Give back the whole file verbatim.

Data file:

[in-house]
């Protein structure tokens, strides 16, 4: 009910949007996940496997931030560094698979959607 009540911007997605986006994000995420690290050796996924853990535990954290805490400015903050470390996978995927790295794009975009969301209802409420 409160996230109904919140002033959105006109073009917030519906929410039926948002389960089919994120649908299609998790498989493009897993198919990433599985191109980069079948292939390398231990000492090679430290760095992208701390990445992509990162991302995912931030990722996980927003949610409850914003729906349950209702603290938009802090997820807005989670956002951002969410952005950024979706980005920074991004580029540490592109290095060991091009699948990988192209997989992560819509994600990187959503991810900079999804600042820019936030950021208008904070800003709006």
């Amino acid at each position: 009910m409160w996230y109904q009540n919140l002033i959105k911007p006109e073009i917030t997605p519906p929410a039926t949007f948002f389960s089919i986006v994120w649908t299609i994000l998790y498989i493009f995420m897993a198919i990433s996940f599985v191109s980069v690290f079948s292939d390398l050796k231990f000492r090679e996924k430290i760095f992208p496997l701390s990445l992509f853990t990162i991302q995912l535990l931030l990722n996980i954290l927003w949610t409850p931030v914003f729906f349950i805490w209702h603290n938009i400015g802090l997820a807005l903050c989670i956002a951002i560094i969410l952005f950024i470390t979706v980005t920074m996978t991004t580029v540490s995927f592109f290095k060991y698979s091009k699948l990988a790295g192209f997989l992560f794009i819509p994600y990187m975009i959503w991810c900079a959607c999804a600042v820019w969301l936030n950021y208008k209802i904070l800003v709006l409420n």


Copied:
[in-house]
């Protein structure tokens, strides 16, 4: 009910949007996940496997931030560094698979959607 009540911007997605986006994000995420690290050796996924853990535990954290805490400015903050470390996978995927790295794009975009969301209802409420 409160996230109904919140002033959105006109073009917030519906929410039926948002389960089919994120649908299609998790498989493009897993198919990433599985191109980069079948292939390398231990000492090679430290760095992208701390990445992509990162991302995912931030990722996980927003949610409850914003729906349950209702603290938009802090997820807005989670956002951002969410952005950024979706980005920074991004580029540490592109290095060991091009699948990988192209997989992560819509994600990187959503991810900079999804600042820019936030950021208008904070800003709006």
């Amino acid at each position: 009910m409160w996230y109904q009540n919140l002033i959105k911007p006109e073009i917030t997605p519906p929410a039926t949007f948002f389960s089919i986006v994120w649908t299609i994000l998790y498989i493009f995420m897993a198919i990433s996940f599985v191109s980069v690290f079948s292939d390398l050796k231990f000492r090679e996924k430290i760095f992208p496997l701390s990445l992509f853990t990162i991302q995912l535990l931030l990722n996980i954290l927003w949610t409850p931030v914003f729906f349950i805490w209702h603290n938009i400015g802090l997820a807005l903050c989670i956002a951002i560094i969410l952005f950024i470390t979706v980005t920074m996978t991004t580029v540490s995927f592109f290095k060991y698979s091009k699948l990988a790295g192209f997989l992560f794009i819509p994600y990187m975009i959503w991810c900079a959607c999804a600042v820019w969301l936030n950021y208008k209802i904070l800003v709006l409420n």